Roux: smooth, toasty, and damned effective.


“Roux” is a French word, meaning ginger, as in red-haired. Interestingly, the recipe for roux calls for exactly zero hairs. Keep this in mind as we proceed.

I first learned about roux when I was working in the kitchen of a horribly pretentious golf course, run by horribly pretentious people, in particular the horribly pretentious chef, who wasn’t trained as a chef in any verifiable way. Consequently, he put on airs, presumably to puff up his otherwise-absent cheffiness. These airs instantly vaporised upon first taste of his ghastly and insipid dishes. (He and I did not get along. Shocking, I know.)

Aside: this golf course was host to a major PGA tour stop, and one year my assignment was to be the on-the-scene omelette cook on the breakfast buffet. One of the golfers — this was thirty years ago, so I can’t remember who, but he was a big name in the game — he had ordered his omelette and I made it and I was serving it when he stopped me and asked, regarding a clump of some other buffet fare: “What is this”? It was the chef’s special crab meat quiche, made with plastic-packaged, frozen crab meat — quite the opposite of pretension on that ingredient list I should say, pip pip.

I told the golfer, and he responded: “Mmm.” Oh, how surprising, I thought. Perhaps he’s savouring this lusciously-textured, freshly-defrosted food product. But then he continued, unfazed by my presence, precisely enunciating each adjective in this trenchant soliloquy:

“That is some nasty, foul-tasting shit.”

I recall bursting out laughing, serving the omelette, and enjoying a sense of vindication for several joyful hours. Come to think of it, I hold on to that vindication to this day. Maybe I’m a tad grudgie? So it goes.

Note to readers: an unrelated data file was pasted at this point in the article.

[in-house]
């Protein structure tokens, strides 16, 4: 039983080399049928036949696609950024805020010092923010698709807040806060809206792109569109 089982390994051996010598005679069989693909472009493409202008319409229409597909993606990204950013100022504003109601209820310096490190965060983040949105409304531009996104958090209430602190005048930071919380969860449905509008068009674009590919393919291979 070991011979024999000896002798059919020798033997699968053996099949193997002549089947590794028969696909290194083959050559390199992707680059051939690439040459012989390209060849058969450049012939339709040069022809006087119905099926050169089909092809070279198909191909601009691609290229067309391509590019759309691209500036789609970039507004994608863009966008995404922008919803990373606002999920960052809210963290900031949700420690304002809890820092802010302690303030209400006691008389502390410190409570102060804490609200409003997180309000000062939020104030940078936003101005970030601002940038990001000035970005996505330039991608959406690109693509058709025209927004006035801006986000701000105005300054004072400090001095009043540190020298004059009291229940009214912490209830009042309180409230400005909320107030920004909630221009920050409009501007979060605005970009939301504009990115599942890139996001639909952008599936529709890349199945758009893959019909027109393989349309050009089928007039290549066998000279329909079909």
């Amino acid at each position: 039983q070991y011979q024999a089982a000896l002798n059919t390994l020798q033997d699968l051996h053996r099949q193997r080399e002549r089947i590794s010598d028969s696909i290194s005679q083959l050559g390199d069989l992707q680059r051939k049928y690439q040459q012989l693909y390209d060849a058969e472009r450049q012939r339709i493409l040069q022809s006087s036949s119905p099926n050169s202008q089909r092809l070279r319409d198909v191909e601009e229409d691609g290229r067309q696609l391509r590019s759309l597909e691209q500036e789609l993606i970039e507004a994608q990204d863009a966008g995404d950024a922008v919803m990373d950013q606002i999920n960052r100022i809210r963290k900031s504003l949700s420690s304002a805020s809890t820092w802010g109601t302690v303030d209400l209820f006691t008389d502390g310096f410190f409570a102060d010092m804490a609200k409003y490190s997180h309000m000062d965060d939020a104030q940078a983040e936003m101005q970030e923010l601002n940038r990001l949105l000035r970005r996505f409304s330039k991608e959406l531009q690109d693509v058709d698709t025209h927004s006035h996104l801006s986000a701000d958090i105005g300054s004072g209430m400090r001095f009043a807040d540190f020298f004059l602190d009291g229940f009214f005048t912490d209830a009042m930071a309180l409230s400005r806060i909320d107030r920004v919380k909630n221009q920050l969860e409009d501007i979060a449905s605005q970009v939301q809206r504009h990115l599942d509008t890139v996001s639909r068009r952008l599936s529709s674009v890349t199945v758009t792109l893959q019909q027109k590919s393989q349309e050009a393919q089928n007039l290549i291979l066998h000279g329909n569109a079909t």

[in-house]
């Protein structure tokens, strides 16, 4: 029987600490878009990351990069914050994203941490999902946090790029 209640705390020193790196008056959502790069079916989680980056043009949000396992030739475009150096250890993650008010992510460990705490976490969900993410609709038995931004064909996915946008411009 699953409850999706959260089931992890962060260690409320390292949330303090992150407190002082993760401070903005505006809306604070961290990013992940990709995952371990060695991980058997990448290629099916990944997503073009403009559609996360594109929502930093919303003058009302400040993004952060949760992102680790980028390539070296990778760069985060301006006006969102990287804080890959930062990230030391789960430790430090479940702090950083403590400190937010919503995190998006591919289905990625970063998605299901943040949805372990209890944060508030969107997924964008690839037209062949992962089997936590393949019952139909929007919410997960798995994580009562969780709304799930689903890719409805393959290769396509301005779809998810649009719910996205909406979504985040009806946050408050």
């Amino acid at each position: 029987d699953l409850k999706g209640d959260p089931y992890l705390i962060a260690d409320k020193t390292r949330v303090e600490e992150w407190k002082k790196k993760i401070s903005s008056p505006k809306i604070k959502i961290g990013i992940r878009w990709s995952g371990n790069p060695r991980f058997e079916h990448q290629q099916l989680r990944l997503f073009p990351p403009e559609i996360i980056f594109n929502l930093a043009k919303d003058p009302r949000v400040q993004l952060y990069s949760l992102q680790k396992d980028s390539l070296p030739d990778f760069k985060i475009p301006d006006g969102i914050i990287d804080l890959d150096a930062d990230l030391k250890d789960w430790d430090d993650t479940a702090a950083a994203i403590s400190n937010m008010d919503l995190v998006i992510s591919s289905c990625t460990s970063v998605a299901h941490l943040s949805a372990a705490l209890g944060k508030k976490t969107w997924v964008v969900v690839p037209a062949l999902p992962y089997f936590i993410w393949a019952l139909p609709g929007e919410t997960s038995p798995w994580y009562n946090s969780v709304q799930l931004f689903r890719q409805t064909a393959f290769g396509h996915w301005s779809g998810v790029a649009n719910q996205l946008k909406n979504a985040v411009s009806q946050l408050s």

To spin this positively, Mr Chef Guy introduced me to roux, and after I learned how pretentiously he had been fucking it up — he never waited long enough for peanut butter toastiness, for example, but we’ll get to that step in short order — I worked hard to develop my own technique.

Roux is simple. Ingredients are:

  • Butter
  • Flour
  • (No hair)

First release all pretension, because all you truly need are patience and care.

Over medium heat, in a pan of some sort, melt the butter. Then, add as much flour. They say to use equal portions, by weight, of butter and flour. Actually, it doesn’t have to be butter; it can be any kind of fat or oil. And you don’t have to measure precisely — I never do, even when you’re meant to, which is among the primary reasons I’m not a chemist, a baker, or a crystal meth maker (isn’t that a nursery rhyme? Should be.)

Your task now is to keep the substance moving. I prefer to use a whisk. You can use a fork. Or whatever you like really (though I don’t recommend fingers). Just keep the stuff moving.

At first, it will be clumpy. After about ten minutes — yes, be patient — the mixture will really loosen up and turn liquid. At this point, watch closely for the colour to change. When it’s a pale-peanut-butter colour, it’s done.

What do you do with this substance, you ask? Good question. 1) Don’t eat it. 2) Use it to thicken things, especially soups, gravies, and cheese sauce. Generally, when you need something thickened, use roux. It’s smooth, toasty, and damned effective — three adjectives you’d love to see on any epitaph.

“Here lies Brian. He was smooth, toasty, and damned effective.”

Beautiful, isn’t it. See the roux. Live the roux. Unlock the good life.